How does that hurt them?

How does James Baker think that hurt them?

The answer is simple: he doesn't. But he doesn't, even now, have the guts to speak truth to the wingnuts. And if nobody in the Republican Party has the guts to speak truth to the wingnuts, the wingnuts will never have their view of the world challenged.


Liveblogging World War II: October 24, 1943

Earl Ziemke:

On 21 October, as the Russians pushed toward Krivoi Rog, von Mackensen had to give up his plan to counterattack with the divisions from Eighth Army--the 11th Panzer and SS Totenkopf--and had to put them in the line separately to do what they could toward braking the Russian momentum. He informed Manstein that the Russians, if they wanted to, could also turn east into the Dneipr Bend and strike in the rear of the army's line on the river. He proposed giving up the eastern half of the river bend and drawing back to a line anchored on the river and the left flank of Army Group A near Nikopol. Manstein agreed, but, after relaying the proposal to the OKH, called at midnight and said that Hitler insisted on keeping the Dneipr front where it was.

Continue reading "Liveblogging World War II: October 24, 1943" »


Tim Duy Quotes Enrico Moretti: Where the Good Jobs Are—and Why: Noted

Enrico Moretti: Where the Good Jobs Are—and Why:

It is a tipping-point.... Once a city spawns some innovative companies, its ecosystem changes in ways that make it even more attractive to others.... Salesforce, Twitter and Yelp in downtown San Francisco increases the city's appeal to other high-tech entrepreneurs.... Scientists and software engineers are not the only ones who thrive as a result... for each new innovation-job in a city, five additional jobs are created... professional occupations (lawyers, teachers, nurses) but also nonprofessional occupations (waiters, hairdressers, carpenters). For each new software designer hired at Twitter in San Francisco, there are five new job openings for baristas, personal trainers, therapists and taxi drivers. The most important effect of high-tech companies on the local economy is outside high-tech.

This matters for wages, too. In 1980, salaries for workers with a high-school diploma in Austin and Raleigh were significantly lower than the national average. Then those cities became important hubs for IT and life science, respectively. Salaries are 45% higher, and the gap keeps expanding. High-school graduates in Austin and Raleigh don't work harder or have higher IQs. The ecosystem around them is different. Most industries have a multiplier effect. But none has a bigger one than the innovation sector: about three times as large as that of extractive industries or traditional manufacturing. Clearly, the best way for a city or state to generate jobs for everyone is to attract innovative companies that hire highly educated workers.


Noted for Your Morning Procrastination for October 24, 2013

And:

  1. "If all the problems are driven by means-testing, state-level decisions and privatization of social insurance, the fact that the core conservative plan for social insurance is focused like a laser beam on means-testing, block-granting and privatization is a rather large [issue].... The Medicaid expansion is working well where it is being implemented, and the ACA is perhaps even bending the cost curve of Medicare, the two paths forward that conservatives don’t want to take.... The choice between Category A and B above will characterize much of the political debate in the next decade. It’s important we get more sophisticated analysis of what has gone wrong with the ACA rollout to better appreciate how utilizing 'the market' can be far more cumbersome and inefficient than the government just doing things itself": Mike Konczal: What Kind of Problem is the ACA Rollout for Liberalism?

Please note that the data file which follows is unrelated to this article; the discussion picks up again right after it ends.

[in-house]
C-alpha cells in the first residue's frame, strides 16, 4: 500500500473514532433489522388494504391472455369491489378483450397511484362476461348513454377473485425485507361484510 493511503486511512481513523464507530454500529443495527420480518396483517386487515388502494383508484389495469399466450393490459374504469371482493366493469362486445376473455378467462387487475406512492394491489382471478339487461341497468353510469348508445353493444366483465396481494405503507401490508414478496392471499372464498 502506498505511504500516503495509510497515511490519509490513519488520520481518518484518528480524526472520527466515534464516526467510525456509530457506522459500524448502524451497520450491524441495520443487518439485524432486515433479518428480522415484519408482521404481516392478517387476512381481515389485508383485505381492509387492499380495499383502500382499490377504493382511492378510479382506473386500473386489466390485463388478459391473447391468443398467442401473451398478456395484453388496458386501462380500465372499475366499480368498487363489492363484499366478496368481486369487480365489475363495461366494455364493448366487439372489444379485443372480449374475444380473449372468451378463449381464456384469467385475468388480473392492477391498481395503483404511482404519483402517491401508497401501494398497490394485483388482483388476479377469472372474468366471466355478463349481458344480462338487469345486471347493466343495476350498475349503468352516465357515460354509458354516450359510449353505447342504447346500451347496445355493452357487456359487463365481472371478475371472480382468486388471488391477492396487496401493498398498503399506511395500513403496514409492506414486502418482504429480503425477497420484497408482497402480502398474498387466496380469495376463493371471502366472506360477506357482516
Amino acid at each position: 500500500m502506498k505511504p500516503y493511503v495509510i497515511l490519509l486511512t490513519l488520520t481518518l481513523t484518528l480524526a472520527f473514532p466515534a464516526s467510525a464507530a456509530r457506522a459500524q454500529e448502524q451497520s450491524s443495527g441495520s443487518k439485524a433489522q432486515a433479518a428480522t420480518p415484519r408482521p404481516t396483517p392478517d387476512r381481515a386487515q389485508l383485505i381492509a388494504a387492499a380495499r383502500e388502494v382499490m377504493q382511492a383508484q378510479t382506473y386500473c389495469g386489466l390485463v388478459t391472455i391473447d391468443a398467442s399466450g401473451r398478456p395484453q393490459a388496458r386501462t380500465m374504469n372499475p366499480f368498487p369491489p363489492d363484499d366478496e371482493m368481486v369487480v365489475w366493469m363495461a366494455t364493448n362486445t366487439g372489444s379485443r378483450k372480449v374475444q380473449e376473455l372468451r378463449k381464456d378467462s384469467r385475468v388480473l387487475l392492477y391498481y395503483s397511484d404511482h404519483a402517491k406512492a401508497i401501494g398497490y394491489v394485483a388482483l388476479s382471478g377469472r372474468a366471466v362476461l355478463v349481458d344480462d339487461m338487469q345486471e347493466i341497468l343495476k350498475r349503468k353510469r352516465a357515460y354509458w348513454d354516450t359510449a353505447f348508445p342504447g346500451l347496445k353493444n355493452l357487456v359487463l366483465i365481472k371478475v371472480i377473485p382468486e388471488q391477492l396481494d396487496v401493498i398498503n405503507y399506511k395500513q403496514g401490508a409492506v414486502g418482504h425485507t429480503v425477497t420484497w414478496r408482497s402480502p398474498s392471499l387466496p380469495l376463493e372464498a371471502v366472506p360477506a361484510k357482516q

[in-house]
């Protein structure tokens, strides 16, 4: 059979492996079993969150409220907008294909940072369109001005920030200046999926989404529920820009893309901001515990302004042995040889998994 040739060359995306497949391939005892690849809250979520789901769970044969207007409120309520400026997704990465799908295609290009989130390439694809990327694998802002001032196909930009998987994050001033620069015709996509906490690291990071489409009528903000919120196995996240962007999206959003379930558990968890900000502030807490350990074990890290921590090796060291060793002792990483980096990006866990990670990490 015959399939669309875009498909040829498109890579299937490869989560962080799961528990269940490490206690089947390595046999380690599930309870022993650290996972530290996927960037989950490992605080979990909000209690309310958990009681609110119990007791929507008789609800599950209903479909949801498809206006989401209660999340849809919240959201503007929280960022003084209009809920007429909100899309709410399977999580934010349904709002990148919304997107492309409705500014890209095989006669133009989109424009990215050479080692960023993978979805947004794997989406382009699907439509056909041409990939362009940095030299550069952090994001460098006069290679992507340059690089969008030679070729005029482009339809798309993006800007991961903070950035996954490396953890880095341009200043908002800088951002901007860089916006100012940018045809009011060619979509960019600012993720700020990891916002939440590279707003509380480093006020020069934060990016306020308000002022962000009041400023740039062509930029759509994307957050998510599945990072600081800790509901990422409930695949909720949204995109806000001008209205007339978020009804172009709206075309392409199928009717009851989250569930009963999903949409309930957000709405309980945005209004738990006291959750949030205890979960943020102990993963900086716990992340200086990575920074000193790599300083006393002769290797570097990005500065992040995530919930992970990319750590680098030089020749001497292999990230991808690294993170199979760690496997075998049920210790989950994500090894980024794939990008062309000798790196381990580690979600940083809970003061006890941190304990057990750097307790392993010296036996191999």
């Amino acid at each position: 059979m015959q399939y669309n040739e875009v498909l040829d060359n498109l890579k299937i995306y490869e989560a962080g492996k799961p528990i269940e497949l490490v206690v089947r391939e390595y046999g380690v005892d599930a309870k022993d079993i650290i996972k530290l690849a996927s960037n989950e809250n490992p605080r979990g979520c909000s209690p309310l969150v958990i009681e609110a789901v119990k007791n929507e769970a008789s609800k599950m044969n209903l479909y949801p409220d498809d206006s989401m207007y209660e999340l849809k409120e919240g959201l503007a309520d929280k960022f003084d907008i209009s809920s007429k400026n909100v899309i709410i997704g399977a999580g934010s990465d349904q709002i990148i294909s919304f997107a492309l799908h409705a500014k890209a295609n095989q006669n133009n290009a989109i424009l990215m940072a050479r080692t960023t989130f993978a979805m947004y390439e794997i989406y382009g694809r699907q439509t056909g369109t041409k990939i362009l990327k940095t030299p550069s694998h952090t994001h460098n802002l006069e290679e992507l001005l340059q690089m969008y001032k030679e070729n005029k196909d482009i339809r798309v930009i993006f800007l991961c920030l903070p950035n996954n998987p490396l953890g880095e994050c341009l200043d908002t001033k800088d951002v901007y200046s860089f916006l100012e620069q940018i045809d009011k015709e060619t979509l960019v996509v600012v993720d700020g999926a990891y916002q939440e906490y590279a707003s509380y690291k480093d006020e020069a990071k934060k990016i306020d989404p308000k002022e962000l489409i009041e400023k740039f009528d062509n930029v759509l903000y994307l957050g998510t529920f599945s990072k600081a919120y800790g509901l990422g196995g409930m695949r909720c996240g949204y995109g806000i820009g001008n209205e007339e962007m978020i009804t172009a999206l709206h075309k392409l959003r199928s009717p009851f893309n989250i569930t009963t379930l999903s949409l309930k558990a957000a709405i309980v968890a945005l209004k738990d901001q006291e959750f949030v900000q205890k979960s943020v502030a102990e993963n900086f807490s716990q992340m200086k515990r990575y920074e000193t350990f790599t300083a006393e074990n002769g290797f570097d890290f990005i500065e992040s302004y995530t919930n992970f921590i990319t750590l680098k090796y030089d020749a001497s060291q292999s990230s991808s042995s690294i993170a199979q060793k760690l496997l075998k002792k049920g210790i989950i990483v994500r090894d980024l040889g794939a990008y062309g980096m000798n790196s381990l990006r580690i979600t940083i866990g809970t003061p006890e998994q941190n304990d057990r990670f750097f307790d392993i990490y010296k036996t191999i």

2. "'The Industrial Revolution didn't put everyone out of work, and neither did 80s-era technology like ATMs and accounting software. Therefore, 2030s-era technology won't either.' This is, literally, the worst possible case you can make for the continued relevance of the middle class. To say that 'intelligent machines per se are not new', as Bessen does, wildly misrepresents both intelligence and machines.... Those machines won't need help from ordinary humans. In fact... they won't need much help from really smart humans either.... If you wave this away, you're missing the whole debate. You're pretending to argue without actually addressing the main point of the techno-optimists": Kevin Drum: Yes, Technology Is Going to Destroy the Middle Class
  3. "The very existence of the bucket list is a problem. It doesn’t prove that QE should be discarded, but it does show that QE is a policy whose comprehensive effects are widely and badly misunderstood--because they are easy to badly misunderstand. This makes the signalling mechanism, which is so important, difficult to process correctly. QE unavoidably asks the markets to do much of its heavy lifting. That the signals it sends them are so vulnerable to being mangled is therefore another downside": Cardiff Garcia: The downsides of quantitative easing, Cardiff Garcia smackdown watch